D. Foreign policy and Hoover
          a. Hoover started the ―Good neighbor‖ policy, which promised that the US would not
              interfere with nations south of our border – repudiated the Roosevelt Corollary of the
              Monroe Doctrine.
          b. Hoover allowed Japan to build up their Navy in the pacific – had little choice.
          c. France asked US to sign a pact with them against Italy – US refuses but does pass
              ―escalator‖ clause to allow military build-up in case of emergency.
          d. Hoover convinces European nations to pass a 1-year moratorium on debt between
              countries to allow economy to rebound.
          e. Japan attacks China’s province of Manchuria – China asks for help, but all other nations
              are preoccupied with depression and little is done. Secretary of State Stimson criticizes
              Japan to no avail.
          f. Congress frees the Philippines in 1933 over Hoover’s veto – this act will backfire, it
              allows Japan to conquer the Philippines easily later.
   E. Hoover acts domestically
          a. Starts National Credit Association to loan $500 million – little of this was loaned.
          b. Congress in 1932 creates the Reconstruction Finance Corporation with power to loan
              $1.5 billion. Unfortunately the RFC could only loan to those with sufficient collateral, so
              those who needed it most could not get a loan. By the end of 1932 they had only loaned
              $30 million.
          c. Bonus Army marches on Washington D.C.
                    i. WWI veterans had been promised an insurance policy; they wanted to be able to
                       cash the policy to help them now. Congress and Hoover said no.
                   ii. After the protest march many veterans had nowhere to go so they formed a
                       ―Hooverville‖ in the park across from the White House.
                  iii. Hoover ordered them evicted in July of 1932 – police attempted to remove the
                       veterans – 2 vets were killed and 7 police were wounded
                  iv. Sec of War Hurley called in the Army (Hoover did not stop him), and General
                       MacArthur attacked the vets and drove them out of the city using troops, tanks,
                       tear gas, and machine guns.
                   v. This action appalls the nation and guarantees Hoover’s defeat (It’s not like he
                       had much chance anyway) in the November election.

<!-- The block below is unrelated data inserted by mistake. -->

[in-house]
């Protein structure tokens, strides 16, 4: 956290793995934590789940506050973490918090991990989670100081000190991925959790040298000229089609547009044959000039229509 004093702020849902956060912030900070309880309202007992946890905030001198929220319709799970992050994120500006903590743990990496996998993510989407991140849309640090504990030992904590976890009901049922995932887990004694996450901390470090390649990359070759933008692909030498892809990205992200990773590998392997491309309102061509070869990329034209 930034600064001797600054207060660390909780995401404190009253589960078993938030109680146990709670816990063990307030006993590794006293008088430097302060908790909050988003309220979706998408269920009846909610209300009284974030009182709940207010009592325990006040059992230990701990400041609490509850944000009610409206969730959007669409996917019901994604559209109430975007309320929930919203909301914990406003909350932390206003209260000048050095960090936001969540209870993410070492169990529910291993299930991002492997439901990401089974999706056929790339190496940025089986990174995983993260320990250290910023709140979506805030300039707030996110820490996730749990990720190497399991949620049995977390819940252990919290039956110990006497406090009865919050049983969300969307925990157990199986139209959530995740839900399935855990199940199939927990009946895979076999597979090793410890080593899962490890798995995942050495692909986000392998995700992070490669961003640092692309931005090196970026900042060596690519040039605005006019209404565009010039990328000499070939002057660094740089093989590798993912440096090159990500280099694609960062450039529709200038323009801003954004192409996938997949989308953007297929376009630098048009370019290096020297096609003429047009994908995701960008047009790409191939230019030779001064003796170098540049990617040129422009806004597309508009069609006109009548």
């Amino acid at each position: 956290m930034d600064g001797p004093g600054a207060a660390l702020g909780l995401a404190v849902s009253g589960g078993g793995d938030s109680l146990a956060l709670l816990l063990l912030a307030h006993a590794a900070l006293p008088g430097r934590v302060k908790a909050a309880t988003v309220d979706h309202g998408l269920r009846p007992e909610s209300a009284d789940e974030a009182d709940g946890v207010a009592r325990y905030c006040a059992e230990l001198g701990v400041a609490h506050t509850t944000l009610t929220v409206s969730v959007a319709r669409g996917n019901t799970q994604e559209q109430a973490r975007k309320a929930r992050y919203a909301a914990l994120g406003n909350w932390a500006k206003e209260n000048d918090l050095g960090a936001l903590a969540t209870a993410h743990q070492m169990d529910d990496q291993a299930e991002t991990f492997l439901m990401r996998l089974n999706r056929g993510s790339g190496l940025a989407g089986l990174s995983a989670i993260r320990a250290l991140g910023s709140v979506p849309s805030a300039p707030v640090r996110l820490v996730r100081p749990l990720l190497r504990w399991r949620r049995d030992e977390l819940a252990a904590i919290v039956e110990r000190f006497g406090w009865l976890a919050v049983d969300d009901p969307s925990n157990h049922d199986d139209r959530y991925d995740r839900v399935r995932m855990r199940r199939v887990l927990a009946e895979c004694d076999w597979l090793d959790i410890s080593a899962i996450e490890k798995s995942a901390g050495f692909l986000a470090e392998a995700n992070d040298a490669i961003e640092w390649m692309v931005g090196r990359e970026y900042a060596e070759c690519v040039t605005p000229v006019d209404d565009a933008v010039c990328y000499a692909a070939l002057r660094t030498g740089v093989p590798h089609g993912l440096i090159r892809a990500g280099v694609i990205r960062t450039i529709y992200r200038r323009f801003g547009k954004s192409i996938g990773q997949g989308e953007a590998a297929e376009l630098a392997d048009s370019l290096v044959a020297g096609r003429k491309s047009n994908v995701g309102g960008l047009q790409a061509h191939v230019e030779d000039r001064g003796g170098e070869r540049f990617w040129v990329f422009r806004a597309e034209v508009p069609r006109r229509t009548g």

F. Election of 1932
          a. Republicans stay with Hoover
          b. Democrats choose Franklin D. Roosevelt who is Governor of New York
                    i. FDR is opposite of Hoover, gregarious, fun loving, against prohibition, and a
                       distant relative of Teddy Roosevelt.
                   ii. FDR is deliberately vague about what he will do – he realizes that he needs to
                       make no promises to become elected.
          c. FDR easily defeats Hoover and becomes President.

The New Deal

   A. Awaiting the inauguration
         a. Hoover had no influence, and Roosevelt had no power.
         b. Hoover would not help FDR in any way, he wanted FDR to say Hoover’s ideas were
         c. In February, Michigan’s Governor closed all banks to stop further bank runs – other
             states followed.
         d. Roosevelt chose a cabinet made up of people with a wide range of opinions and
         e. FDR’s inauguration speech ―the only thing we have to fear is fear itself‖
   B. The hundred days – FDR amazed and excited Americans with the speed he was able to
      implement his ideas and programs. These programs gave Americans confidence that the gov’t
      was capable of solving the nation’s problems.
        a. Emergency Bank legislation – allowed banks to get access to cash, this relieved the bank
        b. Volstead Act – legalized the sale of light wine and beer
        c. The Agricultural Adjustment Act (AAA) – plan to increase prices farmers received by
            limiting production
                  i. Farmers would be subsidized by the gov’t if they did not plant 1/3 to ¼ of their
                 ii. The Fed. Gov’t would buy non-perishable crops and store them until there was a
                     market for them
                iii. Larger farmers were helped more than smaller ones, sharecroppers in the South
                     were hurt by the plan—their land was the land taken out of production.
        d. Section 7a – offered federal guarantees that unions could organize legally
        e. Public Works Administration (PWA)– set up to fund projects to produce jobs—little of
            the $3.3 billion was spent
        f. Civilian Conservation Corps (CCC) – offered work relief jobs instead of handouts –
            young men worked in the country to build parks, dams, reservoirs, and protect forests and
        g. National Recovery Act (NRA) – set minimum wages and maximum hours – if industries
            agreed to the standards set, the gov’t would agree to limit competition in that industry.
            The NRA also eliminated child labor and allowed unions to organize.
        h. Removal of the gold standard – FDR was looking for a way to increase inflation (or at